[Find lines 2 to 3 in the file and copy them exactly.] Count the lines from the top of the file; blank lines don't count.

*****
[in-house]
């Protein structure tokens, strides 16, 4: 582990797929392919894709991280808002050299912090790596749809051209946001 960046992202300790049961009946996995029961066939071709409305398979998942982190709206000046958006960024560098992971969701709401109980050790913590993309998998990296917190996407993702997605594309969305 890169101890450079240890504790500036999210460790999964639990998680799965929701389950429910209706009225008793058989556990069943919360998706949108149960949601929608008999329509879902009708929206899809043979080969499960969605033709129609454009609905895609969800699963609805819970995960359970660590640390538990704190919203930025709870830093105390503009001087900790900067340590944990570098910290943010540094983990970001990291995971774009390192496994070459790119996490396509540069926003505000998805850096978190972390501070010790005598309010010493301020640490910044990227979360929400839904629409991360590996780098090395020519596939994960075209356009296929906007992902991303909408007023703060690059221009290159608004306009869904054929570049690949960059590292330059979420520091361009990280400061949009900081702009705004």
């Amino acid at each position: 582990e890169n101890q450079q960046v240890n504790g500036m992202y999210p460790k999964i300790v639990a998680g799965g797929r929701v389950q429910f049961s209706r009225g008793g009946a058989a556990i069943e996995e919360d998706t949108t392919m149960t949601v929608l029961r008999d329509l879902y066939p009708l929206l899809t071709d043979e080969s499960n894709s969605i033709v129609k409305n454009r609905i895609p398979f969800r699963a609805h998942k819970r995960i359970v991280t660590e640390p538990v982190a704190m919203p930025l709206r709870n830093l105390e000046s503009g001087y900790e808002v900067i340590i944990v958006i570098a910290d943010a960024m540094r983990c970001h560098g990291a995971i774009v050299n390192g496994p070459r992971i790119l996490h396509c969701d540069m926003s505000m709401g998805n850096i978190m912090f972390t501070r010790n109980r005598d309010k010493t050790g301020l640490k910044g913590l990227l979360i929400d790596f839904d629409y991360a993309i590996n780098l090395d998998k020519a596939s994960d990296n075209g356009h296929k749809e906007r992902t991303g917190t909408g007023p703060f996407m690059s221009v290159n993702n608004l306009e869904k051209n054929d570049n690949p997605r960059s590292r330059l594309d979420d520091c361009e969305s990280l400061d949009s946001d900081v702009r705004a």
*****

């Protein structure tokens, strides 16, 4: 582990797929392919894709991280808002050299912090790596749809051209946001 960046992202300790049961009946996995029961066939071709409305398979998942982190709206000046958006960024560098992971969701709401109980050790913590993309998998990296917190996407993702997605594309969305 890169101890450079240890504790500036999210460790999964639990998680799965929701389950429910209706009225008793058989556990069943919360998706949108149960949601929608008999329509879902009708929206899809043979080969499960969605033709129609454009609905895609969800699963609805819970995960359970660590640390538990704190919203930025709870830093105390503009001087900790900067340590944990570098910290943010540094983990970001990291995971774009390192496994070459790119996490396509540069926003505000998805850096978190972390501070010790005598309010010493301020640490910044990227979360929400839904629409991360590996780098090395020519596939994960075209356009296929906007992902991303909408007023703060690059221009290159608004306009869904054929570049690949960059590292330059979420520091361009990280400061949009900081702009705004």
């Amino acid at each position: 582990e890169n101890q450079q960046v240890n504790g500036m992202y999210p460790k999964i300790v639990a998680g799965g797929r929701v389950q429910f049961s209706r009225g008793g009946a058989a556990i069943e996995e919360d998706t949108t392919m149960t949601v929608l029961r008999d329509l879902y066939p009708l929206l899809t071709d043979e080969s499960n894709s969605i033709v129609k409305n454009r609905i895609p398979f969800r699963a609805h998942k819970r995960i359970v991280t660590e640390p538990v982190a704190m919203p930025l709206r709870n830093l105390e000046s503009g001087y900790e808002v900067i340590i944990v958006i570098a910290d943010a960024m540094r983990c970001h560098g990291a995971i774009v050299n390192g496994p070459r992971i790119l996490h396509c969701d540069m926003s505000m709401g998805n850096i978190m912090f972390t501070r010790n109980r005598d309010k010493t050790g301020l640490k910044g913590l990227l979360i929400d790596f839904d629409y991360a993309i590996n780098l090395d998998k020519a596939s994960d990296n075209g356009h296929k749809e906007r992902t991303g917190t909408g007023p703060f996407m690059s221009v290159n993702n608004l306009e869904k051209n054929d570049n690949p997605r960059s590292r330059l594309d979420d520091c361009e969305s990280l400061d949009s946001d900081v702009r705004a």